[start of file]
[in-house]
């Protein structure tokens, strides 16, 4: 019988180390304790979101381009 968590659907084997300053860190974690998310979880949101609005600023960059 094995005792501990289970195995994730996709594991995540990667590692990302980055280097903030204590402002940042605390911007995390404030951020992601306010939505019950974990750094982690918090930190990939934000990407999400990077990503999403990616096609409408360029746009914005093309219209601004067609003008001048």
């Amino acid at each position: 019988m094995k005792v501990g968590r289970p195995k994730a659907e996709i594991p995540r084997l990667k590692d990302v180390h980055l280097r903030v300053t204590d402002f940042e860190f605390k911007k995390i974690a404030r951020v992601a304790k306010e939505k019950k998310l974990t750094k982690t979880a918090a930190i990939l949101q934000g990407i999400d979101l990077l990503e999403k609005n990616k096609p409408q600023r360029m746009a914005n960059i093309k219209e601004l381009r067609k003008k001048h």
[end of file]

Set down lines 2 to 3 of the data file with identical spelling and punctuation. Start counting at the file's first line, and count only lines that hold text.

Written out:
């Protein structure tokens, strides 16, 4: 019988180390304790979101381009 968590659907084997300053860190974690998310979880949101609005600023960059 094995005792501990289970195995994730996709594991995540990667590692990302980055280097903030204590402002940042605390911007995390404030951020992601306010939505019950974990750094982690918090930190990939934000990407999400990077990503999403990616096609409408360029746009914005093309219209601004067609003008001048």
């Amino acid at each position: 019988m094995k005792v501990g968590r289970p195995k994730a659907e996709i594991p995540r084997l990667k590692d990302v180390h980055l280097r903030v300053t204590d402002f940042e860190f605390k911007k995390i974690a404030r951020v992601a304790k306010e939505k019950k998310l974990t750094k982690t979880a918090a930190i990939l949101q934000g990407i999400d979101l990077l990503e999403k609005n990616k096609p409408q600023r360029m746009a914005n960059i093309k219209e601004l381009r067609k003008k001048h």